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ORIGINAL ARTICLE
Year : 2016  |  Volume : 30  |  Issue : 1  |  Page : 27-30

Manipulation and orthosis in the management of congenital talipes equinovarus


Department of Physical Medicine and Rehabilitation, Regional Institute of Medical Sciences, Imphal, Manipur, India

Correspondence Address:
Asem Rangita Chanu
Department of Physical Medicine and Rehabilitation, Regional Institute of Medical Sciences, Imphal, Manipur
India
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Source of Support: None, Conflict of Interest: None


DOI: 10.4103/0972-4958.175800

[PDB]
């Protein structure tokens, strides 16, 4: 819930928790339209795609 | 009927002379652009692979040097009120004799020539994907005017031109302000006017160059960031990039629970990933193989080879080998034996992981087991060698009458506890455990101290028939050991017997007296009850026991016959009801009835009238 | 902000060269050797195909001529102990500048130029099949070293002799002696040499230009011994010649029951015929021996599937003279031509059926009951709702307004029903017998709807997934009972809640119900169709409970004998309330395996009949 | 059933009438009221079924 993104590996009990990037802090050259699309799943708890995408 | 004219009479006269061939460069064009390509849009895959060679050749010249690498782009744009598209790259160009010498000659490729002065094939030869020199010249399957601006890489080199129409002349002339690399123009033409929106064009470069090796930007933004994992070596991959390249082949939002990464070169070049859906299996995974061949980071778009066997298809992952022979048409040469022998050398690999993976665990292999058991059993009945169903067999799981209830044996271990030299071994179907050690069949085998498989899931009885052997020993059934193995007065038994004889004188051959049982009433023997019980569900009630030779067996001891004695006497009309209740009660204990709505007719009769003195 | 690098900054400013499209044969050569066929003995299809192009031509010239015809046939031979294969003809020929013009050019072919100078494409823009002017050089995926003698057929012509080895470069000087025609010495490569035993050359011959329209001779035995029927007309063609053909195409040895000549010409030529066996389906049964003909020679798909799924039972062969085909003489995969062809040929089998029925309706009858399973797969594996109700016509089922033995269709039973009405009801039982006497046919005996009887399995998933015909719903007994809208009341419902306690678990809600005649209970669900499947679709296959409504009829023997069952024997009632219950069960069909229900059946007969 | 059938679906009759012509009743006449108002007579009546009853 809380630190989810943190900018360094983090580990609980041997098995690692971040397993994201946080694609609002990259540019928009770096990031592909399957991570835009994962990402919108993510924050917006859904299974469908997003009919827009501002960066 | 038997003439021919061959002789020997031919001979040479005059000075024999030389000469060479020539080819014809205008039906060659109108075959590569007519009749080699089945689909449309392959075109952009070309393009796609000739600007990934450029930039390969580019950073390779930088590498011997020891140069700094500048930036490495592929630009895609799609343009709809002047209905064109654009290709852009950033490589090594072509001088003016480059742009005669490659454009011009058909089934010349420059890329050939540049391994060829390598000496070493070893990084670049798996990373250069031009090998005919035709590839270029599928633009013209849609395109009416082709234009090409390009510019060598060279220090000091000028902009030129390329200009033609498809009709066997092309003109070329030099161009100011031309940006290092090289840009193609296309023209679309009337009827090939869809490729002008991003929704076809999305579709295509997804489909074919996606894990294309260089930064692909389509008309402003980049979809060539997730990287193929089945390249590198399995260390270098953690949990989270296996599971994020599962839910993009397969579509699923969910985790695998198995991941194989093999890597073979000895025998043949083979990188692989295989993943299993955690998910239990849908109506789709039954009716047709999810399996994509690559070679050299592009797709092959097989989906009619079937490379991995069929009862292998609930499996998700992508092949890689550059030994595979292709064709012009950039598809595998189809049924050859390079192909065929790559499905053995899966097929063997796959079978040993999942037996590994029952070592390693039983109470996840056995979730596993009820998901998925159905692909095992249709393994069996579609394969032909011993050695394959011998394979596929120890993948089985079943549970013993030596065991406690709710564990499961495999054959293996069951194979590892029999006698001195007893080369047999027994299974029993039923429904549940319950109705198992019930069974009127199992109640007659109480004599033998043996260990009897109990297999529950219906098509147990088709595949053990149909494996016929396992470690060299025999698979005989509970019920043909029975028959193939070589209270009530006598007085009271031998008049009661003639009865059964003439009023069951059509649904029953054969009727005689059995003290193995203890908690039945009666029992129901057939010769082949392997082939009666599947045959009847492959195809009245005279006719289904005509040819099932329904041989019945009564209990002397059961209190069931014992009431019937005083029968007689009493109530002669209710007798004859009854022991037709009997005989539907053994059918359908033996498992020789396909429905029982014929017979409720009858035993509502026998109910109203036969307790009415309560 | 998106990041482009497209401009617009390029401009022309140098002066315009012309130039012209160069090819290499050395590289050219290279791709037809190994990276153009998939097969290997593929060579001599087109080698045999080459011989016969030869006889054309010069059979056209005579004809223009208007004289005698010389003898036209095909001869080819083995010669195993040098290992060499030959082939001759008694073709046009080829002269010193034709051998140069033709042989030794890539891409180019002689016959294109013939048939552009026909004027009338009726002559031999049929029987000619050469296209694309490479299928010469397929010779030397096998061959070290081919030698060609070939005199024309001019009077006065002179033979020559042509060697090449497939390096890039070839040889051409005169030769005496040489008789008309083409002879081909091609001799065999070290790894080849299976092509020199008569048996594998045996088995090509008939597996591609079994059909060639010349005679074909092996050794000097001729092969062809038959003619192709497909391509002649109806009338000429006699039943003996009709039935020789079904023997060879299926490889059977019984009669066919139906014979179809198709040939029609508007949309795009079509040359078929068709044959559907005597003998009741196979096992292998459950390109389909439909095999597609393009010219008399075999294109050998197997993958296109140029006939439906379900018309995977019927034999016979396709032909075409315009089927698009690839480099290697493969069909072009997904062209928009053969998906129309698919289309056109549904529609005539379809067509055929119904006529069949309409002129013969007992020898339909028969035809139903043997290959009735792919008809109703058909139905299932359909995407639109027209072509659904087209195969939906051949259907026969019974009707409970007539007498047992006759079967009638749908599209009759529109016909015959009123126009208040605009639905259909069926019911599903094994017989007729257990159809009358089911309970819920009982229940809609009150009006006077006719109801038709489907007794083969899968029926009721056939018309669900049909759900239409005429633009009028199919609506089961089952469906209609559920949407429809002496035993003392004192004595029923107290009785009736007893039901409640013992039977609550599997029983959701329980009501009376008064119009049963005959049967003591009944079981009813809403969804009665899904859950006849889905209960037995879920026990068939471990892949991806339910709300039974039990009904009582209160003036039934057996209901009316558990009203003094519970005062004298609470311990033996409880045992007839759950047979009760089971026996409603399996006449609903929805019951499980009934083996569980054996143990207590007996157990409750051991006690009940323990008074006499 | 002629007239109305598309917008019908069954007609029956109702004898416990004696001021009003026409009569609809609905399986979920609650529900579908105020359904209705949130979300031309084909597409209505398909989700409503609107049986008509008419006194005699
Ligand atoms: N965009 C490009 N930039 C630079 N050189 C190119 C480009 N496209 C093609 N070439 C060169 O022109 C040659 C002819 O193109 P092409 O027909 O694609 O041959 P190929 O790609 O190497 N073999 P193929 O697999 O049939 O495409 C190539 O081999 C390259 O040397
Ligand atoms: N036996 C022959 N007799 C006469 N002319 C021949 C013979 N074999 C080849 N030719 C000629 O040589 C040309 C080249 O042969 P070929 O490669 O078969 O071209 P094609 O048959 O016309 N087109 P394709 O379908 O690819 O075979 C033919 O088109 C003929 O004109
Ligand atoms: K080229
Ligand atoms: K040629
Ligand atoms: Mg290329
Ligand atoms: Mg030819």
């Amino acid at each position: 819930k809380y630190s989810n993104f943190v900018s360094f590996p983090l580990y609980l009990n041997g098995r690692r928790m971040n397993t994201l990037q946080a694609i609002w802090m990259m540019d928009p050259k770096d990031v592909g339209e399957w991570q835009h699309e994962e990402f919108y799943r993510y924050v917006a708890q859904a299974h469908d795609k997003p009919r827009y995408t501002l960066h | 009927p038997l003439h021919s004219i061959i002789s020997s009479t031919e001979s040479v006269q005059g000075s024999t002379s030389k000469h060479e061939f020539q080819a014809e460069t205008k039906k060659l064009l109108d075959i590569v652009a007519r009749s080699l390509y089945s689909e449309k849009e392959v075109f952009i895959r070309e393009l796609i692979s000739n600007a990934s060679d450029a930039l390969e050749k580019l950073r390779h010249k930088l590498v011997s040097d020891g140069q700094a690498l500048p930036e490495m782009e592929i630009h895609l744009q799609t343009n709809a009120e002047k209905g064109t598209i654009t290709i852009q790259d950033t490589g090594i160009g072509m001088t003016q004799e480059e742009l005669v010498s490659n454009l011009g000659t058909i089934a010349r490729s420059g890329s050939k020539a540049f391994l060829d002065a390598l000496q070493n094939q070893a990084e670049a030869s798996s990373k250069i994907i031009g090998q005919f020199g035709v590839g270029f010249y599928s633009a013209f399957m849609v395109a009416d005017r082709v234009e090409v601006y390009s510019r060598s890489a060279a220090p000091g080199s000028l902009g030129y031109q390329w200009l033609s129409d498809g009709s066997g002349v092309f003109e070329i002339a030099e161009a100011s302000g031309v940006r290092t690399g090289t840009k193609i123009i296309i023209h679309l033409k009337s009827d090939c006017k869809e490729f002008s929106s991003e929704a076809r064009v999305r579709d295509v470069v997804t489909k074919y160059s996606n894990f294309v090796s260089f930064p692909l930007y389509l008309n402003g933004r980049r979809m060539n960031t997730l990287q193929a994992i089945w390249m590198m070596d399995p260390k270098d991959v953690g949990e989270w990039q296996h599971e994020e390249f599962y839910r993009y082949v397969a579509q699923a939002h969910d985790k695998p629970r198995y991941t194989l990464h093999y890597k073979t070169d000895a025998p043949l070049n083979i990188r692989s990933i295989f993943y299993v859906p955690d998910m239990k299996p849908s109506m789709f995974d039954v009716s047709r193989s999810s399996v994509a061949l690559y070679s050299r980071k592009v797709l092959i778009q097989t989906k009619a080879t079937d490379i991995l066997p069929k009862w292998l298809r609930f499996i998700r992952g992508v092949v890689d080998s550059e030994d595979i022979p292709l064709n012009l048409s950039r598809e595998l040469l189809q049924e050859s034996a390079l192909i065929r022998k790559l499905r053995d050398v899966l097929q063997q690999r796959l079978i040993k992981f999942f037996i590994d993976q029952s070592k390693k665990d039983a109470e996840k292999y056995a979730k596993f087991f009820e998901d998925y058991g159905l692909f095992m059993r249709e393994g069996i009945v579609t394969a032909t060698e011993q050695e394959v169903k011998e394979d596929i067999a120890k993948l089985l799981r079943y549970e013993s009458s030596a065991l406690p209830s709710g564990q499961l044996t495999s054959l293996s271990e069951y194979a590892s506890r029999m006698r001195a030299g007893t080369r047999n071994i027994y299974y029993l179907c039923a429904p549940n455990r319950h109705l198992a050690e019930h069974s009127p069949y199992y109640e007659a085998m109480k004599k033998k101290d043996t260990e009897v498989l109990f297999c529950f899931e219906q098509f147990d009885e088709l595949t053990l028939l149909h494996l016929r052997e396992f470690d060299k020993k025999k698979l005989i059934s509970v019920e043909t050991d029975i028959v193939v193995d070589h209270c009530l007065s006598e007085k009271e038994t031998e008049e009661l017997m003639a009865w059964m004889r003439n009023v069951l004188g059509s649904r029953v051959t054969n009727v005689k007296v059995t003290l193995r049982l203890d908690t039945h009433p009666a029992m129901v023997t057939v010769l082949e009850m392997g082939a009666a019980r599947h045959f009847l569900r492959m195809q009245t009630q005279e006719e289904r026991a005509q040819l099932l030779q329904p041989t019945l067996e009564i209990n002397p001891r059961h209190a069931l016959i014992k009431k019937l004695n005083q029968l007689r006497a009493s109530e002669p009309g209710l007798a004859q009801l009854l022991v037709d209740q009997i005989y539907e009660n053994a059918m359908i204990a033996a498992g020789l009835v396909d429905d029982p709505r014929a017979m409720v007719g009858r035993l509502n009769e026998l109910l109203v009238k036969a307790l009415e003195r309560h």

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Background: There have been controversies regarding the ideal treatment method for congenital talipes equinovarus (CTEV). It is now accepted that conservative management is the first line of management. Aims: To find out if manipulation and maintenance of the correction achieved with a dynamic CTEV orthosis can correct CTEV deformities. Study Settings: Department of Physical Medicine and Rehabilitation in a tertiary care teaching institute, Imphal. Study Design: Intervention study without comparison group. Materials and Methods: Fifteen patients (twenty-one CTEV feet) were enrolled in the study. Manipulation with the head of talus as fulcrum was performed without any attempt to separately correct cavus and other deformities from the beginning. This procedure was repeated ten times for a minimum of three sittings daily. Correction so achieved was maintained with a dynamic CTEV orthosis manufactured with polypropylene plastic. The CTEV orthosis was worn throughout the day except during manipulations and bathing. Roentgenography was performed before the start and at the end of the treatment to assess improvement. Statistical Analysis: Wilcoxon signed-rank test was used to assess the improvement in the radiological angles from baseline to the last follow-up. Results: The differences in the paired X-ray angles [talocalcaneal angle-lateral (TCA-LAT), tibiocalcaneal angle-lateral (TibCA), talocalcaneal angle-anteroposterior (TCA-AP), talo-first metatarsal angle-anteroposterior (TMT)] between the baseline and the sixth follow-up were statistically significant (P < 0.001). Conclusion: Proper daily manipulation by a caregiver and maintenance of correction with appropriately designed dynamic ankle-foot orthosis is a practical and effective means of correcting CTEV deformity.


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